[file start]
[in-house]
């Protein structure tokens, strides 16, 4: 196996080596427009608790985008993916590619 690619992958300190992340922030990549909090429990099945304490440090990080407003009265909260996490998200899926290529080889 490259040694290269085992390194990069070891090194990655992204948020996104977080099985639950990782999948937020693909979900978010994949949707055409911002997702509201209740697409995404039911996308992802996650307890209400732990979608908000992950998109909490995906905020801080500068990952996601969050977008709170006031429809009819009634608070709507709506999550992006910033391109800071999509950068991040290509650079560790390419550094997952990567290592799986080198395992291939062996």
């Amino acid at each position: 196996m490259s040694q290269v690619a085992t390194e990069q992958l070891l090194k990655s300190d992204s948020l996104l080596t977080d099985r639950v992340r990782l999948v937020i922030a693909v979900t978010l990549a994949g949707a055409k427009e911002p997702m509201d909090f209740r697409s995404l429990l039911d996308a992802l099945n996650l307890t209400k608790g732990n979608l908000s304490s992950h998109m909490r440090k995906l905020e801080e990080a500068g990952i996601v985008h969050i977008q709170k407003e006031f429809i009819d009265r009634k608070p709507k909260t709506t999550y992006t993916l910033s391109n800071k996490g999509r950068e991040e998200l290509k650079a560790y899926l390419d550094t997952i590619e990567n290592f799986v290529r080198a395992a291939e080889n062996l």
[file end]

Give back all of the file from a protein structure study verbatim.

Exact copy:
[in-house]
């Protein structure tokens, strides 16, 4: 196996080596427009608790985008993916590619 690619992958300190992340922030990549909090429990099945304490440090990080407003009265909260996490998200899926290529080889 490259040694290269085992390194990069070891090194990655992204948020996104977080099985639950990782999948937020693909979900978010994949949707055409911002997702509201209740697409995404039911996308992802996650307890209400732990979608908000992950998109909490995906905020801080500068990952996601969050977008709170006031429809009819009634608070709507709506999550992006910033391109800071999509950068991040290509650079560790390419550094997952990567290592799986080198395992291939062996």
């Amino acid at each position: 196996m490259s040694q290269v690619a085992t390194e990069q992958l070891l090194k990655s300190d992204s948020l996104l080596t977080d099985r639950v992340r990782l999948v937020i922030a693909v979900t978010l990549a994949g949707a055409k427009e911002p997702m509201d909090f209740r697409s995404l429990l039911d996308a992802l099945n996650l307890t209400k608790g732990n979608l908000s304490s992950h998109m909490r440090k995906l905020e801080e990080a500068g990952i996601v985008h969050i977008q709170k407003e006031f429809i009819d009265r009634k608070p709507k909260t709506t999550y992006t993916l910033s391109n800071k996490g999509r950068e991040e998200l290509k650079a560790y899926l390419d550094t997952i590619e990567n290592f799986v290529r080198a395992a291939e080889n062996l």